UKH

Ice climbing skills

This topic has been archived, and won't accept reply postings.
 Albert Ross 10 Sep 2021

As an experienced rock climber who has never done any winter stuff, or even worn crampons for that matter, and with a trip to Norway booked this coming winter to ice climb, do you think a few sessions at Vertical Chill in London would suffice to get me ready? Or should I be booking a full winter skills course up is Scotland? Should add that the friends I'm going with have been ice climbing to Norway plenty of times before.

In reply to Albert Ross:

A winter skills course isn't going to help much for steep ice climbing, those are generally aimed at people who want to start winter hillwalking with one axe

 wbo2 10 Sep 2021
In reply to Albert Ross: I haven't climbed at Vertical Chill but I'd expect the ice to climb rather differently to Norwegian water ice at -10 for example.  That climbing bit you can learn when you get there, it's the before and after bits you might be able to prepare a bit better for?  Have you done much summer mountaineering or skiing? Adequate wooly underpants, jackets etc.? - I assume you're going to Rjukan, and a week there feeling cold  will be very cold and potentially miserable

1
 Albert Ross 10 Sep 2021
In reply to wbo2:

Yes Rjukan I think, and have done plenty of summer climbing, mostly single pitch, and skiing. Never climbed on ice or worn crampons though. Obvs will have some gear to buy!

 Kemics 10 Sep 2021
In reply to Albert Ross:

I 100% would go to and indoor ice wall if you have the option. It's quite pricey but if it's near you and you can afford it, absolutely go for it. Ideally get some coaching or a competent mate to come with and give you some pointers.

When I made the jump from rock to ice, I just bought some second hand kit and tried to intuitively wing it... and it doing so made loads of mistakes. You'll have loads of habits from rock climbing that will actually be unhelpful 

Rock climbing relies much more on personal technique and feeling whereas I found ice climbing far more structured and rote. In rock climbing there is no wrong or right way - if it works for you then great. I think ice climbing is much more systematic. I would encourage it strongly as it ultimately means you'll get much out of your holiday. 

 nniff 10 Sep 2021
In reply to Albert Ross:

I tend to go to Vertical Chill before the winter, to get the muscle memory sorted etc.  Always worthwhile and better to get the hand of it there.  I always apologise to the belayer in advance as it's going to be non-stop up and down until I can't swing an axe.  Different, of course, but worthwhile.  Scotland would be a very different thing again.

 LakesWinter 10 Sep 2021
In reply to Kemics:

I agree with what Kemics has said here - steep ice has a definite technique and it is well worth learning it properly.

This random animation illustrates it pretty well!!

youtube.com/watch?v=YjJSfeN53g0&

In reply to Albert Ross:

Do both

Get to Vertical Chill Covent garden asap and then talk to your instructor (first session you need to be instructed) and pick them for every bit of info you can gain in the time. It will be an enjoyable session and definitely you'll learn, don't know how it looks now but precovid there was a mixed route left by the door that was fun and an ice bulge just to its right that you need to learn how to climb past. Tackle the routes to the right with one tool and you'll learn something about balance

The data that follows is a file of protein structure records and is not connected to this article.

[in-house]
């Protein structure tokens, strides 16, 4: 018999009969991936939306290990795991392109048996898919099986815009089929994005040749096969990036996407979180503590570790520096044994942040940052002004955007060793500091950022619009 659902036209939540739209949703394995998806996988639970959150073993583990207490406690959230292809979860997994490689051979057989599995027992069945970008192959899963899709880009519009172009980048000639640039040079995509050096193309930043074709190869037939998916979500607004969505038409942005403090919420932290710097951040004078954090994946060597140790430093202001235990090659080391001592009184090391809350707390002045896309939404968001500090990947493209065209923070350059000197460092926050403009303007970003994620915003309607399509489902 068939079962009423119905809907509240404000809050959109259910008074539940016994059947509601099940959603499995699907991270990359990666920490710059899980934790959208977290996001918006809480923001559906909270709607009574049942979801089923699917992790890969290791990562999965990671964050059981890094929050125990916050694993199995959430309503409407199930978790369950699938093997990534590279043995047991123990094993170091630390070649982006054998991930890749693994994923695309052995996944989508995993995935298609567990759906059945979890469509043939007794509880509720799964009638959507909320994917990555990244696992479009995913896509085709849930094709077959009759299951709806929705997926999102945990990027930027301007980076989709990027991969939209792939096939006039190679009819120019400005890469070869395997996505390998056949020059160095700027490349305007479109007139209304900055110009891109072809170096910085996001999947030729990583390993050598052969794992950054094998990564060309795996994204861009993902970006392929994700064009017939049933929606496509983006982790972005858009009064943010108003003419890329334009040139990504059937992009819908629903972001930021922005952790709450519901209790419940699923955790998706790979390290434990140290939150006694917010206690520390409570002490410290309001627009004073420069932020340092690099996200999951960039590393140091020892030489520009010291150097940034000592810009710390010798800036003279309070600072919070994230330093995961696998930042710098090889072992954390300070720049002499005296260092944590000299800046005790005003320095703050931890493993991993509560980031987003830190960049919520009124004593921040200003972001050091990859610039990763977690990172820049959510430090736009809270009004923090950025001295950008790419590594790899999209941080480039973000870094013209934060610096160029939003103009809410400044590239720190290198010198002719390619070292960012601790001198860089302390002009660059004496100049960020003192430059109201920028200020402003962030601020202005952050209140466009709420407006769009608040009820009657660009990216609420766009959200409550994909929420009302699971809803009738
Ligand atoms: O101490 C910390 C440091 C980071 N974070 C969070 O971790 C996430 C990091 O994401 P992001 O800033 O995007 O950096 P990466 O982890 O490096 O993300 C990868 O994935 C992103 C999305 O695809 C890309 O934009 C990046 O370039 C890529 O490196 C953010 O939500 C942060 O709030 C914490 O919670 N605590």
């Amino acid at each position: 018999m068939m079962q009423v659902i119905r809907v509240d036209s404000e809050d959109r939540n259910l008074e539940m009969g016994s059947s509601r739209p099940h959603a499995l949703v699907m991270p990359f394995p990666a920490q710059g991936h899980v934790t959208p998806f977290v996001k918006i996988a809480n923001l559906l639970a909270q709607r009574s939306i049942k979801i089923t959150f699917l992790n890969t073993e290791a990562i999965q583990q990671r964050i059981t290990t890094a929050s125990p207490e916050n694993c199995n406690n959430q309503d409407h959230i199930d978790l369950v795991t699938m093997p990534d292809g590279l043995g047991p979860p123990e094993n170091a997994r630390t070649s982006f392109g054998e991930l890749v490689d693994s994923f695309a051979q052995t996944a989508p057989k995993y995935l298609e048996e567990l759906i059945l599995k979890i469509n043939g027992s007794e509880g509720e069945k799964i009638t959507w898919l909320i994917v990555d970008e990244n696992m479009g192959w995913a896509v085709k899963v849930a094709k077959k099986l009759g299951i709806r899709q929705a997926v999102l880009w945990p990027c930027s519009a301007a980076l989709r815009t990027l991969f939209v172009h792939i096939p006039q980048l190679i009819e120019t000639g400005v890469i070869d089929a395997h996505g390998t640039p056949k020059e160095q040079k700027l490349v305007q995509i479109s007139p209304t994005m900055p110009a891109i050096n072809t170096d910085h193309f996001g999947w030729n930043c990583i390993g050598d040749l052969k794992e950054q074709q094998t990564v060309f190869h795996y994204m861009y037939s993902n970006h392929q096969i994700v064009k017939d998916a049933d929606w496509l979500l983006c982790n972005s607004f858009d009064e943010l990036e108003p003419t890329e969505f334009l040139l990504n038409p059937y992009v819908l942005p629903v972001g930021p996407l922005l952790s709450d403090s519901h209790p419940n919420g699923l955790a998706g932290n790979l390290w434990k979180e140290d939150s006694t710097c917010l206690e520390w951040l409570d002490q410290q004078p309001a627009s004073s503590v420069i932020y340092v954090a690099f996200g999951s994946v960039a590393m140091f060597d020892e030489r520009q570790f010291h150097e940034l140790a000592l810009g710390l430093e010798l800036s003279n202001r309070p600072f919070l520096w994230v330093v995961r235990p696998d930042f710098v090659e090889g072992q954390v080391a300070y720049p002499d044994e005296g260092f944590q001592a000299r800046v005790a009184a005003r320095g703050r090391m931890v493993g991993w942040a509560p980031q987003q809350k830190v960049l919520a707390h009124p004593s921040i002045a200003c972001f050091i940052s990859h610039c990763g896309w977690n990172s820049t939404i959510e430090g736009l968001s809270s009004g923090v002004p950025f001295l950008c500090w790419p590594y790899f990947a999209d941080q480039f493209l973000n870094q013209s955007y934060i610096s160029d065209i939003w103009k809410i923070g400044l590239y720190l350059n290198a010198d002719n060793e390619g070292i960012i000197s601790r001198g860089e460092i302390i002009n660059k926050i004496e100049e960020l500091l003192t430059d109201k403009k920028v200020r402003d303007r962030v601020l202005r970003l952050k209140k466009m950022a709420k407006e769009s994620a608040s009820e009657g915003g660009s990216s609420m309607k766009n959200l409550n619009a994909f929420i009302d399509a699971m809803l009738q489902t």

AND get a winter skills course as some/much of that will be of use too, in a kind of related way - unless of course you find a frozen water falls in your Norway trip starting at the roadside with nice steps and handrail back down again

Enjoy!

 HammondR 10 Sep 2021
In reply to Albert Ross:

Getting used to the movement and having some input into technique would be money well spent.

In my very humble opinion however, the best bang for your ice climbing buck would come from a structured training plan in advance. You simply cannot be too well trained for steep ice climbing. Something like https://uphillathlete.com/ice-and-mixed-climbing-strength-plan-8-weeks-beginner-to-advanced-intermediate/ from Uphill Athlete will set you back about £50 (plus the cost of access to an appropriately equipped gym). Getting in 8/12 weeks of this in advance could transform your experience in Norway.

Have a read of the free information on their website. It's gold dust.

8
In reply to Albert Ross:

Should have mentioned earlier...  you can climb dead trees, throw rope over branch (bear in mind it is dead so pick a big one) and self belay or get a buddy, climb it and lower down again. It doesn't make great climbing routes but it's a million times better than reading about it on a forum

You don't live near Kent and Sussex do you?   Just joking!! but if you don't understand the joke lookup Great White fright (and other routes of character)

3
In reply to HammondR:

I'm not dismissing this but are you saying this from personal experience?

I used to ice climb a lot when I lived in Finland, most weekends, at least 4 months a year. I've not ice climbed in southern Norway but from pictures I've seen of Rjuken it looks quite similar to Finnish ice climbing - mainly single pitch, lots of step off the flat onto vertical or steep ice, finish by coming off the steep immediately on to flat or much easier angled ground, and tree above for belays and abbing off. 

For someone who is an active rock climber but has never even put crampons on before, I think technique is by far the biggest hurdle to get over rather than fitness. You can be as strong as an ox, but it won't help much if you can't use you feet (anyone else remember Gresham's superb and hilarious essay in OTE back in the early 90s about going ice climbing in Glencoe and on Ben Nevis for the first time? It sort of made this point).